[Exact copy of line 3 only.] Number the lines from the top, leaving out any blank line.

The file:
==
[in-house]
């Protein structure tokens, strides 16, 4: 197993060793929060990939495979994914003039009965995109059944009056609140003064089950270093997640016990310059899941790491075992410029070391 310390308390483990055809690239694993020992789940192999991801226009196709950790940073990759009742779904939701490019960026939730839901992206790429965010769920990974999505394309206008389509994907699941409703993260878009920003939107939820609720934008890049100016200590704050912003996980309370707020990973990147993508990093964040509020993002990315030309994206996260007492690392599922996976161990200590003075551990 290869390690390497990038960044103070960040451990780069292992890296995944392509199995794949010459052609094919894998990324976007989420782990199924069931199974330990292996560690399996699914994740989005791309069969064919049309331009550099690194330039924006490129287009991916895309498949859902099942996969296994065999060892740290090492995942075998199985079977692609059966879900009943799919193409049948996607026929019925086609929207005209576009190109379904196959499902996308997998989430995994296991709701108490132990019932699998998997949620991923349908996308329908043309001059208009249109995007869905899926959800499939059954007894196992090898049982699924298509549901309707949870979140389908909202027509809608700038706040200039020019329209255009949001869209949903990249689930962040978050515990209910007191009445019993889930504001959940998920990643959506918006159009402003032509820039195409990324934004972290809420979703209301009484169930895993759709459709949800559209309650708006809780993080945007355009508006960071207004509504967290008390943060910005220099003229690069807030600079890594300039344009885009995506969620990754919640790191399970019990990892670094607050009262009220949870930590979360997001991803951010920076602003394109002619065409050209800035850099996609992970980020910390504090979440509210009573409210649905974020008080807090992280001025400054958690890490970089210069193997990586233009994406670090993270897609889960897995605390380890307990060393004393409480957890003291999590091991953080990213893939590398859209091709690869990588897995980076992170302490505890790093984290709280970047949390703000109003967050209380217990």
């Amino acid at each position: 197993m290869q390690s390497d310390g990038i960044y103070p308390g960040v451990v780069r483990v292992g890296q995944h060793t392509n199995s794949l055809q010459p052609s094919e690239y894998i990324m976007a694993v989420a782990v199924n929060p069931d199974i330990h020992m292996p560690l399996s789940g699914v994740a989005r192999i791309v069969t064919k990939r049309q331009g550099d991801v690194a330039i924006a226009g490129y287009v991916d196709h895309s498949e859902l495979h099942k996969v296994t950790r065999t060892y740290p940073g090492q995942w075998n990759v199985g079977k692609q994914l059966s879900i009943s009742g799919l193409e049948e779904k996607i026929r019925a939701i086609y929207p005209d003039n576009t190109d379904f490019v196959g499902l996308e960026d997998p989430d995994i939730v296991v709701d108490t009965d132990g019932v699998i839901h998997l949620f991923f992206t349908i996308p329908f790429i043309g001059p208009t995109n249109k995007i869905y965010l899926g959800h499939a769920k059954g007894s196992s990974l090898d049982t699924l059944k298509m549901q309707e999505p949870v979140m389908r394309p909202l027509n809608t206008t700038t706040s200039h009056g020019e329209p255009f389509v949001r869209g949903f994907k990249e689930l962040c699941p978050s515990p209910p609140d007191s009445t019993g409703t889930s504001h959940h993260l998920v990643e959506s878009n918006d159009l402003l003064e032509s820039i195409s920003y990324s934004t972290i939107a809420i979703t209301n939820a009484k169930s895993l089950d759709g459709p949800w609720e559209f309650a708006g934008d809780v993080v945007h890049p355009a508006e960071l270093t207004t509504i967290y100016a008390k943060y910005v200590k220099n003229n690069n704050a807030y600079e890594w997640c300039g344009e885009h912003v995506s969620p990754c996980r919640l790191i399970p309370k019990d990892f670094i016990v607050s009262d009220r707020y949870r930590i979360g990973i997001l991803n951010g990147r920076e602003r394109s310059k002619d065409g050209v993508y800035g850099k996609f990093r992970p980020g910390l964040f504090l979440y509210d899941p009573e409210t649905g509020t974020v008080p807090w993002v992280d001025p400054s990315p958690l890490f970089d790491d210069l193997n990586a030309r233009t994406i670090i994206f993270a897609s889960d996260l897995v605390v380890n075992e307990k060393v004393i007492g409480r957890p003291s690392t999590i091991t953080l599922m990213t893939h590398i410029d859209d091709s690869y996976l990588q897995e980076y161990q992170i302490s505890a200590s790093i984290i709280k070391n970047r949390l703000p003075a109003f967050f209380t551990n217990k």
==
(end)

């Amino acid at each position: 197993m290869q390690s390497d310390g990038i960044y103070p308390g960040v451990v780069r483990v292992g890296q995944h060793t392509n199995s794949l055809q010459p052609s094919e690239y894998i990324m976007a694993v989420a782990v199924n929060p069931d199974i330990h020992m292996p560690l399996s789940g699914v994740a989005r192999i791309v069969t064919k990939r049309q331009g550099d991801v690194a330039i924006a226009g490129y287009v991916d196709h895309s498949e859902l495979h099942k996969v296994t950790r065999t060892y740290p940073g090492q995942w075998n990759v199985g079977k692609q994914l059966s879900i009943s009742g799919l193409e049948e779904k996607i026929r019925a939701i086609y929207p005209d003039n576009t190109d379904f490019v196959g499902l996308e960026d997998p989430d995994i939730v296991v709701d108490t009965d132990g019932v699998i839901h998997l949620f991923f992206t349908i996308p329908f790429i043309g001059p208009t995109n249109k995007i869905y965010l899926g959800h499939a769920k059954g007894s196992s990974l090898d049982t699924l059944k298509m549901q309707e999505p949870v979140m389908r394309p909202l027509n809608t206008t700038t706040s200039h009056g020019e329209p255009f389509v949001r869209g949903f994907k990249e689930l962040c699941p978050s515990p209910p609140d007191s009445t019993g409703t889930s504001h959940h993260l998920v990643e959506s878009n918006d159009l402003l003064e032509s820039i195409s920003y990324s934004t972290i939107a809420i979703t209301n939820a009484k169930s895993l089950d759709g459709p949800w609720e559209f309650a708006g934008d809780v993080v945007h890049p355009a508006e960071l270093t207004t509504i967290y100016a008390k943060y910005v200590k220099n003229n690069n704050a807030y600079e890594w997640c300039g344009e885009h912003v995506s969620p990754c996980r919640l790191i399970p309370k019990d990892f670094i016990v607050s009262d009220r707020y949870r930590i979360g990973i997001l991803n951010g990147r920076e602003r394109s310059k002619d065409g050209v993508y800035g850099k996609f990093r992970p980020g910390l964040f504090l979440y509210d899941p009573e409210t649905g509020t974020v008080p807090w993002v992280d001025p400054s990315p958690l890490f970089d790491d210069l193997n990586a030309r233009t994406i670090i994206f993270a897609s889960d996260l897995v605390v380890n075992e307990k060393v004393i007492g409480r957890p003291s690392t999590i091991t953080l599922m990213t893939h590398i410029d859209d091709s690869y996976l990588q897995e980076y161990q992170i302490s505890a200590s790093i984290i709280k070391n970047r949390l703000p003075a109003f967050f209380t551990n217990k």